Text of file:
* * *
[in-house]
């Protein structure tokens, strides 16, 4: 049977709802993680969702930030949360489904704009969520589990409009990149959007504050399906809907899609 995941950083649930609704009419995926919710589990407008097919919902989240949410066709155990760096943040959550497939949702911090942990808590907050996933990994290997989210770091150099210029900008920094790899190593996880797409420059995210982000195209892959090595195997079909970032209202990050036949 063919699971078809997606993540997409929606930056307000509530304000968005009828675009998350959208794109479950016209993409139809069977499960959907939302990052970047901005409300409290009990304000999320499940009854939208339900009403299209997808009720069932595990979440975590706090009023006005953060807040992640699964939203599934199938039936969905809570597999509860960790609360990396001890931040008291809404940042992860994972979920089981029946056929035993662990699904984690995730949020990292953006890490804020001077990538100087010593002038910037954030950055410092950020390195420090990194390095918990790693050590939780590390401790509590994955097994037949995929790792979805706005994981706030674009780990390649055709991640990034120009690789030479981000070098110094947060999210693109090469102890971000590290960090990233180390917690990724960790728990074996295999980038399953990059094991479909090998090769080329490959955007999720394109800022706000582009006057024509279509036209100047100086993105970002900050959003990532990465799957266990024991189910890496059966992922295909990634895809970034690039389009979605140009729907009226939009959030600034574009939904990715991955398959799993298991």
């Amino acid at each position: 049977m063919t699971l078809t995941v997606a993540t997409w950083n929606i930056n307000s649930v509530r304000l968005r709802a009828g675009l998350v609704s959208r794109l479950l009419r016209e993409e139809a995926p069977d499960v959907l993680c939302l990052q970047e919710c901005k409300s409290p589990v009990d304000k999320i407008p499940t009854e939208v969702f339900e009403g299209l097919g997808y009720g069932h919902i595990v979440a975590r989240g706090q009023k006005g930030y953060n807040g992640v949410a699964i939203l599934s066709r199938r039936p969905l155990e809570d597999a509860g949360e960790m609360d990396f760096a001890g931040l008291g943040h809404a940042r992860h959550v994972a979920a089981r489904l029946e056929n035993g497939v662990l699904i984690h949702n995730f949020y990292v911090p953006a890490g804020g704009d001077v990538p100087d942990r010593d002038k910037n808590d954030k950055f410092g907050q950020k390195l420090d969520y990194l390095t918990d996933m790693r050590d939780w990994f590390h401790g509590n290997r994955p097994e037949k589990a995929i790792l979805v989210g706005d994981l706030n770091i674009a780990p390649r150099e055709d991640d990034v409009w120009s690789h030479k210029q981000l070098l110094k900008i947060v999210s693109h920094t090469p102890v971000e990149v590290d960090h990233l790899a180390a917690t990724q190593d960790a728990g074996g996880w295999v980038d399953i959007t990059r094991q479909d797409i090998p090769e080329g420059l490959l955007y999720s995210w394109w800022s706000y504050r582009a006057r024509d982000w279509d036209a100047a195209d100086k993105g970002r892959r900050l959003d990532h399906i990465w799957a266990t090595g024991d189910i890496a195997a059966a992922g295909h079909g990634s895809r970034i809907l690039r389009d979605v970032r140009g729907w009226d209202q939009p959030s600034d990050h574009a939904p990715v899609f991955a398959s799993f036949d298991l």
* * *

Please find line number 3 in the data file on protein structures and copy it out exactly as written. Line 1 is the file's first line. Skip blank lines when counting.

């Amino acid at each position: 049977m063919t699971l078809t995941v997606a993540t997409w950083n929606i930056n307000s649930v509530r304000l968005r709802a009828g675009l998350v609704s959208r794109l479950l009419r016209e993409e139809a995926p069977d499960v959907l993680c939302l990052q970047e919710c901005k409300s409290p589990v009990d304000k999320i407008p499940t009854e939208v969702f339900e009403g299209l097919g997808y009720g069932h919902i595990v979440a975590r989240g706090q009023k006005g930030y953060n807040g992640v949410a699964i939203l599934s066709r199938r039936p969905l155990e809570d597999a509860g949360e960790m609360d990396f760096a001890g931040l008291g943040h809404a940042r992860h959550v994972a979920a089981r489904l029946e056929n035993g497939v662990l699904i984690h949702n995730f949020y990292v911090p953006a890490g804020g704009d001077v990538p100087d942990r010593d002038k910037n808590d954030k950055f410092g907050q950020k390195l420090d969520y990194l390095t918990d996933m790693r050590d939780w990994f590390h401790g509590n290997r994955p097994e037949k589990a995929i790792l979805v989210g706005d994981l706030n770091i674009a780990p390649r150099e055709d991640d990034v409009w120009s690789h030479k210029q981000l070098l110094k900008i947060v999210s693109h920094t090469p102890v971000e990149v590290d960090h990233l790899a180390a917690t990724q190593d960790a728990g074996g996880w295999v980038d399953i959007t990059r094991q479909d797409i090998p090769e080329g420059l490959l955007y999720s995210w394109w800022s706000y504050r582009a006057r024509d982000w279509d036209a100047a195209d100086k993105g970002r892959r900050l959003d990532h399906i990465w799957a266990t090595g024991d189910i890496a195997a059966a992922g295909h079909g990634s895809r970034i809907l690039r389009d979605v970032r140009g729907w009226d209202q939009p959030s600034d990050h574009a939904p990715v899609f991955a398959s799993f036949d298991l």